Have you heard of Shinrin-Yoku?
Over the years we have welcomed many tired and weary guests to Forest Garden Shovelstrode. However when guests are being walked down to their yurt or cabin, meandering through the ancient woodland and being completely immersed in nature, there is an almost immediate and noticeable change in their alignment. After only a few hours in the woodland the stresses and strains seem to lift. People have remarked at how their sleep and mood has greatly improved. Seeing the big smiles on the many faces after a couple of days in the woodland lead us down a path of exploration into the very real benefits of being within a forest.
Humans possess an innate tendency to seek connections and develop an affinity with nature and other forms of life. This love of life is called Biophilia, taken from the Greek meaning for ‘love of life and living systems’ and it was coined by German born, American psychoanalyst and philosopher Erich Fromm [1900-1980]. After Fromm’s death, the evolutionary biologist and Harvard professor Edward O. Wilson adopted this term in 1984 and believed that because we evolved in nature, we have a biological need to connect with it.
We all know that nature makes us feel good, though we are seemingly unaware of the power of nature or of our inherent desire to be surrounded by it. Many people have written books and poems about it, Syliva Plath, Philip Larkin, Rudyard Kipling for example. Artists such as Van Gogh, Monet have painted nature in all its different forms. Being in nature can restore our mood, give us back our energy and rejuvenate us. But perhaps in our turbo driven, technology led lives we have forgotten about this very valuable resource that we have at our disposal.
Forests are often referred to as ‘the lungs of the earth’. They are vital to our existence and wellbeing in so many ways. They help produce oxygen, purify our water and also help prevent flooding and erosion. They provide us with food and clothing. They provide materials for tools and building shelter, houses and temples. And since the beginning of time forests have helped heal our wounds and cure diseases.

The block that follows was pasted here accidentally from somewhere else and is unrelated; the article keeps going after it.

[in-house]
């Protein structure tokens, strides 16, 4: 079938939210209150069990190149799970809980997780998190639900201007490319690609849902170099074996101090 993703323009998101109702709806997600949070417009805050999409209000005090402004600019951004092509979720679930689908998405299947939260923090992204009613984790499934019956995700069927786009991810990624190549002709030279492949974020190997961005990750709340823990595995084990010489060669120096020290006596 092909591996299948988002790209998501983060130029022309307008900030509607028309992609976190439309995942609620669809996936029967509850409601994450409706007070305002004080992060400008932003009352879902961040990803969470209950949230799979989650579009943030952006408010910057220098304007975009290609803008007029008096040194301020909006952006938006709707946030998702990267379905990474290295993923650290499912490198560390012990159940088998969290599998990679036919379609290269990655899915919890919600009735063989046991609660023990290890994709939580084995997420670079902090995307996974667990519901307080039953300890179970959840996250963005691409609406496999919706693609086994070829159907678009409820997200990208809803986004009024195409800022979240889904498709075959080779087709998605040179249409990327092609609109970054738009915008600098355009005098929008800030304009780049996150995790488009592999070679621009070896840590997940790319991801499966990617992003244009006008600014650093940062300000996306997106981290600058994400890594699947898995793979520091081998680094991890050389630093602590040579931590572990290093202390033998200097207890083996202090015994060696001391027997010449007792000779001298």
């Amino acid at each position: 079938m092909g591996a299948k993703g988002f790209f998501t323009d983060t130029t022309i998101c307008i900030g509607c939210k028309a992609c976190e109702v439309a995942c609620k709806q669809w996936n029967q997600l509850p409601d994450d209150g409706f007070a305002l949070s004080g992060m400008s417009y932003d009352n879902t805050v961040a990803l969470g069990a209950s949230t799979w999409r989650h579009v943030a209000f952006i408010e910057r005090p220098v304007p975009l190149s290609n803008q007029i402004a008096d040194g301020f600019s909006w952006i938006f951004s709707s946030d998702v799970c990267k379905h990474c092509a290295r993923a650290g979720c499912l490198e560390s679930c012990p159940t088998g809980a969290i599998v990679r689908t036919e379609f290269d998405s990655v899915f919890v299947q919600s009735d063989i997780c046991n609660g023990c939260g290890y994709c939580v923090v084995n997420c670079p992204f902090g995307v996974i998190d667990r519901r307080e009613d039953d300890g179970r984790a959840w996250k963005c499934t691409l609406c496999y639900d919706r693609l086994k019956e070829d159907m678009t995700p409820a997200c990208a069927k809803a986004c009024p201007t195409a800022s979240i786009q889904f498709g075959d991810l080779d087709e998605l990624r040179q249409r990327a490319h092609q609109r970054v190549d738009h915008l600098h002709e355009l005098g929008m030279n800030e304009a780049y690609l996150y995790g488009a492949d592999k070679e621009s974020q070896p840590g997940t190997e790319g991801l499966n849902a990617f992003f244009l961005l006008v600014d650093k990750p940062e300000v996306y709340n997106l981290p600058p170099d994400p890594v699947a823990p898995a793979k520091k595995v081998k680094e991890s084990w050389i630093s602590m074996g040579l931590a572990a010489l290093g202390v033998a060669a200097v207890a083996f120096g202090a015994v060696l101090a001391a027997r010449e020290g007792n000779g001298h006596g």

Shinrin-Yoku is a term created by Akiyama, the Director General for Japanese Ministry for Agriculture, Forestry & Fisheries in the 1982. It literally means ‘Forest Bathing’. There has been much scientific research into the very real health benefits for humans of being within a forest.
Forest bathing is the practice of immersing ourselves in, or slowly passing through a forest or woodland. It affects all the senses and, as we breathe deeply, the essential oils of the trees (phytoncides) are absorbed by our body. This has a profound effect on positive feelings, stress hormone levels, sympathetic nervous (fight or flight) activity, parasympathetic nervous (rest & recover) activity, blood pressure, heart rate and brain activity.
Forest bathing improves our immune system by increasing the number of natural killer (NK) cells. NK cells are a type of white blood cell that attack and kill unwanted cells. They do this with the help of anti-cancer proteins: perforin, granulysin and granzymes. These proteins drill holes in cell membranes and this causes the target cells to die. People with higher NK activity show a lower incidence of diseases such as cancer. Research in Japan showed that Forest Bathing increased NK cell activity by 53.2%.